Hydrotherapy for children with ASD
Hydrotherapy has been used widely to help children with to achieve their movement goals through physiotherapy due to a few key factors:
- Hydrotherapy can help to improve behaviour during sessions
- Hydrotherapy has been shown to help with social interaction and attention
- Hydrotherapy increases sensory input
- Hydrotherapy decreases relative body weight, helping with movement and balance issues
- Hydrotherapy offers essential learning in water safety
From the current research, it is accepted that hydrotherapy offers an environment of stimuli that is calming for children with ASD through a combination of warm water on the skin, buoyancy, and slow controlled movements. This has been shown to help with communication and behaviour challenges through a number of studies listed above.
In addition, it also offers an important opportunity for children to learn aquatic skills and water safety – which is incredibly important as Royal Life Saving Australia has identified that children and adolescents with Autism Spectrum Disorder are three times more likely to drown than children without ASD.
Types of exercises
Coordination & motor skills
- Bear crawls are a typical exercise that we would perform when working with children with ASD. This exercise helps children with their proprioception (body awareness) whilst improving their coordination and strength in their core and upper body.
Fitness and stamina
- Star jumps are a fantastic exercise for children with ASD to increase their fitness and stamina – they also encourage coordination between the legs and arms.
- Interestingly, interactive videogames have been shown to improve balance in children with ASD, providing a fun and meaningful way to work through what can sometimes be more challenging exercises (https://ei.northwestern.edu/videogame-balance-training-autism)
- Medicine ball slams are an exercise that we would prescribe for upper body strength. This exercise can be progressively overloaded by increasing the weight of the ball and also improves coordination between the upper and lower limbs of the body.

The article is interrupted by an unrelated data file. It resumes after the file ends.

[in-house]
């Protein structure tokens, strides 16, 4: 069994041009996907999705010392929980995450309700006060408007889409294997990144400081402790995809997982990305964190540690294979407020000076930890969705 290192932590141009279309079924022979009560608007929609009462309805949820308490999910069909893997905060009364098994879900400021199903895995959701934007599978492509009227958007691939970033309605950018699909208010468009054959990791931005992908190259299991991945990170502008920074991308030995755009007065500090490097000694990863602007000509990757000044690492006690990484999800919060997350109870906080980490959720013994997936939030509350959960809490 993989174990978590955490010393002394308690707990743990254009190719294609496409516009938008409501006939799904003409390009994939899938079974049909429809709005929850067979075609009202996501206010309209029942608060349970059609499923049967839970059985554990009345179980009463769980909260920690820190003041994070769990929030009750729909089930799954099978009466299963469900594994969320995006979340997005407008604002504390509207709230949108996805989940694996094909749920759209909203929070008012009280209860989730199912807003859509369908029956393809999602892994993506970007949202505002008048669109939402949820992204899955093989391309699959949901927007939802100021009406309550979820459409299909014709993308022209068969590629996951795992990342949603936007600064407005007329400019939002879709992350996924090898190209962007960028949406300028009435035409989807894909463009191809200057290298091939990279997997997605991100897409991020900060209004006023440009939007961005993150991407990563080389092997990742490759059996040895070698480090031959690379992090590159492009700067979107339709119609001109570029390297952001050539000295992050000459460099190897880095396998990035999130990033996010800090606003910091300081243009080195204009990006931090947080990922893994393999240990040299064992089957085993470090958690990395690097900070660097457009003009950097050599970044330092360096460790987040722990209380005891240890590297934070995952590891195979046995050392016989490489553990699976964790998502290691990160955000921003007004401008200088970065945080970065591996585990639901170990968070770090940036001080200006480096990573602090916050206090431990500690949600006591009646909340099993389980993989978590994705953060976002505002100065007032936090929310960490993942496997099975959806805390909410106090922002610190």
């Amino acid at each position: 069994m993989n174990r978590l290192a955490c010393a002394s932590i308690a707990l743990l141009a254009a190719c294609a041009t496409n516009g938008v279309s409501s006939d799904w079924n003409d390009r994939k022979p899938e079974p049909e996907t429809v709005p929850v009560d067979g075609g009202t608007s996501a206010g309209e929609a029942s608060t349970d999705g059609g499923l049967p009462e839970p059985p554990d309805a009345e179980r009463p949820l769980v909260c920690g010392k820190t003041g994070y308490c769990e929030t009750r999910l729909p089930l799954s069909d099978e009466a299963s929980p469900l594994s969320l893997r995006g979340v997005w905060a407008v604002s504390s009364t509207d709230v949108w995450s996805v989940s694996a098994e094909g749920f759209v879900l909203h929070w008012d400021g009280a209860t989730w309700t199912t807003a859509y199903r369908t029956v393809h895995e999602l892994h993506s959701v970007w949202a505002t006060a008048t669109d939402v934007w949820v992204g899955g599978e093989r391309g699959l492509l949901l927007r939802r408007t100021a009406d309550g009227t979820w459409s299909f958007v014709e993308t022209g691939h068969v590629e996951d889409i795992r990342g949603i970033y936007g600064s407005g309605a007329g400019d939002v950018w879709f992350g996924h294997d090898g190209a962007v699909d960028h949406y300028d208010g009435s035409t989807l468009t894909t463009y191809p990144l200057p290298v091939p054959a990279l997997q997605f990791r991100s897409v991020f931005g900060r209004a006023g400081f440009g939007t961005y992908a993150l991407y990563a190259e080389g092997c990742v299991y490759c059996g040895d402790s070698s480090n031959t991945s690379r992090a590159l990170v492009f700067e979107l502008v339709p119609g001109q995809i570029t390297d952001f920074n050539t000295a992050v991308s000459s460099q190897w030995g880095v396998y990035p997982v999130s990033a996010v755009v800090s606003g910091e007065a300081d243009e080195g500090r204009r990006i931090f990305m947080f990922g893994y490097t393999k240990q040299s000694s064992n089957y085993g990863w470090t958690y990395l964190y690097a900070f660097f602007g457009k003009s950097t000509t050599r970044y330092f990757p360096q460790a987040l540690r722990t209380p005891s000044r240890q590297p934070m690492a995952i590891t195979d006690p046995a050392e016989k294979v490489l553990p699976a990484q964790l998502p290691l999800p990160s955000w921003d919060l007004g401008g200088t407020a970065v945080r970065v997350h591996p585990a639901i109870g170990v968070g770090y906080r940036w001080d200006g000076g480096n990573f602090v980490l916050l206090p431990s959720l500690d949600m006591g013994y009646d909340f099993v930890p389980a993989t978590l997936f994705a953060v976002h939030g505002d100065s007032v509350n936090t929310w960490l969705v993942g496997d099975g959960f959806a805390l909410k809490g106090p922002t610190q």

- Exercises on monkey bars and safety frames where children are incorporating strengthening the muscles in their back that pull them up are a great way to encourage the development of proper posture through a fun and engaging environment.
Frequently Asked Questions
How can physiotherapy help your child who has autism?
Physiotherapy can help children with autism to improve their motor skills, balance, and strength in order to be able to achieve their goals around activities of daily living. This can also be achieved in small group settings which enhance the positive effects of social interaction for these children.
Can children with autism spectrum disorder benefit from physiotherapy?
Children with autism will directly benefit from physiotherapy to help them to improve their activities of daily living through strengthening and balance exercises; which can be conducted in small groups to enhance the development of social skills in a supportive environment.
What is the difference between physiotherapy and athletic therapy?
The key difference between physiotherapy and athletic therapy is that athletic therapy is generally delivered as therapy to athletes who are playing sporting events, whilst on the sports field, whereas physiotherapy covers a much more broad aspect of musculoskeletal conditions.
What training do physiotherapists undertake?
Physiotherapists undertake a 4-year bachelor’s or 5-year master’s degree for their initial qualification. Once qualified there are certain ongoing professional development requirements that must be met to maintain registration, as well as a diverse range of specialisation pathways that can be undertaken.